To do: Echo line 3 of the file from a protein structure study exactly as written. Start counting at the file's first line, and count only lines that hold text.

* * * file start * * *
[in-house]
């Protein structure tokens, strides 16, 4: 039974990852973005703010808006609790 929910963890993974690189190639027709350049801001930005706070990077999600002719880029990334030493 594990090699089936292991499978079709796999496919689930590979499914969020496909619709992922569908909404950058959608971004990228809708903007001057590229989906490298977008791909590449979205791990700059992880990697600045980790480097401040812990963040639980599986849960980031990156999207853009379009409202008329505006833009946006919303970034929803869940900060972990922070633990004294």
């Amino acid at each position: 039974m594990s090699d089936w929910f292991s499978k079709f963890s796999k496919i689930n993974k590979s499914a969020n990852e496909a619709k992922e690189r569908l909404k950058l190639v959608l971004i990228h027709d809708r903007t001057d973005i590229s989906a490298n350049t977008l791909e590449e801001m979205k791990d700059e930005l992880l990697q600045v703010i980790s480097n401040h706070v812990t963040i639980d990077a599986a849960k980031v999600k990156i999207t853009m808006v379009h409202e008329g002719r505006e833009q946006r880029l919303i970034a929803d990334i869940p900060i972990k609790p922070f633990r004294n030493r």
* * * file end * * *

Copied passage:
């Amino acid at each position: 039974m594990s090699d089936w929910f292991s499978k079709f963890s796999k496919i689930n993974k590979s499914a969020n990852e496909a619709k992922e690189r569908l909404k950058l190639v959608l971004i990228h027709d809708r903007t001057d973005i590229s989906a490298n350049t977008l791909e590449e801001m979205k791990d700059e930005l992880l990697q600045v703010i980790s480097n401040h706070v812990t963040i639980d990077a599986a849960k980031v999600k990156i999207t853009m808006v379009h409202e008329g002719r505006e833009q946006r880029l919303i970034a929803d990334i869940p900060i972990k609790p922070f633990r004294n030493r």